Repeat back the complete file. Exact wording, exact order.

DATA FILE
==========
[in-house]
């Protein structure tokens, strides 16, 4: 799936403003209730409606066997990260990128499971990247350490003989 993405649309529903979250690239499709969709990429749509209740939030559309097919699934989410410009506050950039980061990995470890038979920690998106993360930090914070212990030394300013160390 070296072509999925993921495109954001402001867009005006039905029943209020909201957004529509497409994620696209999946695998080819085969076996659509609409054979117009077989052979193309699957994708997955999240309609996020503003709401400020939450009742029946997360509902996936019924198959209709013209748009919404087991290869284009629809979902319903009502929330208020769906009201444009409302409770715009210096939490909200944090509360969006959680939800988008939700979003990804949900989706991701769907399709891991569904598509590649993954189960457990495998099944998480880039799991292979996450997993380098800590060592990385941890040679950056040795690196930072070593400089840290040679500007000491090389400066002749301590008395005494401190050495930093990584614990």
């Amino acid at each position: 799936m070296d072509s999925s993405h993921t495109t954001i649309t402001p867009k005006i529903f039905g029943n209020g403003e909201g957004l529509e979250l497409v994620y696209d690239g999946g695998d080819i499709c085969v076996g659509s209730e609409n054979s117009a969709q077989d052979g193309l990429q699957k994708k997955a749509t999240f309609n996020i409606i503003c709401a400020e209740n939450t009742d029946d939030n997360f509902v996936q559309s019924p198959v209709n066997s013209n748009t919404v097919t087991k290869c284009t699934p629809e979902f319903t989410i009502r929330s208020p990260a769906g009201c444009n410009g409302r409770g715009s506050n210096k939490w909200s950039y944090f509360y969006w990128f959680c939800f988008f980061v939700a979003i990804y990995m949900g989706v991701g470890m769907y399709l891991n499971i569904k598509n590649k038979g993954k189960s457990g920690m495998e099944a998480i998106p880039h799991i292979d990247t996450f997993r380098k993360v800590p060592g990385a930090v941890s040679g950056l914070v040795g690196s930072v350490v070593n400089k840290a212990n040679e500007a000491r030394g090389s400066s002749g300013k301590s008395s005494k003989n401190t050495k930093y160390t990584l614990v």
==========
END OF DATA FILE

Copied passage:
[in-house]
């Protein structure tokens, strides 16, 4: 799936403003209730409606066997990260990128499971990247350490003989 993405649309529903979250690239499709969709990429749509209740939030559309097919699934989410410009506050950039980061990995470890038979920690998106993360930090914070212990030394300013160390 070296072509999925993921495109954001402001867009005006039905029943209020909201957004529509497409994620696209999946695998080819085969076996659509609409054979117009077989052979193309699957994708997955999240309609996020503003709401400020939450009742029946997360509902996936019924198959209709013209748009919404087991290869284009629809979902319903009502929330208020769906009201444009409302409770715009210096939490909200944090509360969006959680939800988008939700979003990804949900989706991701769907399709891991569904598509590649993954189960457990495998099944998480880039799991292979996450997993380098800590060592990385941890040679950056040795690196930072070593400089840290040679500007000491090389400066002749301590008395005494401190050495930093990584614990």
């Amino acid at each position: 799936m070296d072509s999925s993405h993921t495109t954001i649309t402001p867009k005006i529903f039905g029943n209020g403003e909201g957004l529509e979250l497409v994620y696209d690239g999946g695998d080819i499709c085969v076996g659509s209730e609409n054979s117009a969709q077989d052979g193309l990429q699957k994708k997955a749509t999240f309609n996020i409606i503003c709401a400020e209740n939450t009742d029946d939030n997360f509902v996936q559309s019924p198959v209709n066997s013209n748009t919404v097919t087991k290869c284009t699934p629809e979902f319903t989410i009502r929330s208020p990260a769906g009201c444009n410009g409302r409770g715009s506050n210096k939490w909200s950039y944090f509360y969006w990128f959680c939800f988008f980061v939700a979003i990804y990995m949900g989706v991701g470890m769907y399709l891991n499971i569904k598509n590649k038979g993954k189960s457990g920690m495998e099944a998480i998106p880039h799991i292979d990247t996450f997993r380098k993360v800590p060592g990385a930090v941890s040679g950056l914070v040795g690196s930072v350490v070593n400089k840290a212990n040679e500007a000491r030394g090389s400066s002749g300013k301590s008395s005494k003989n401190t050495k930093y160390t990584l614990v």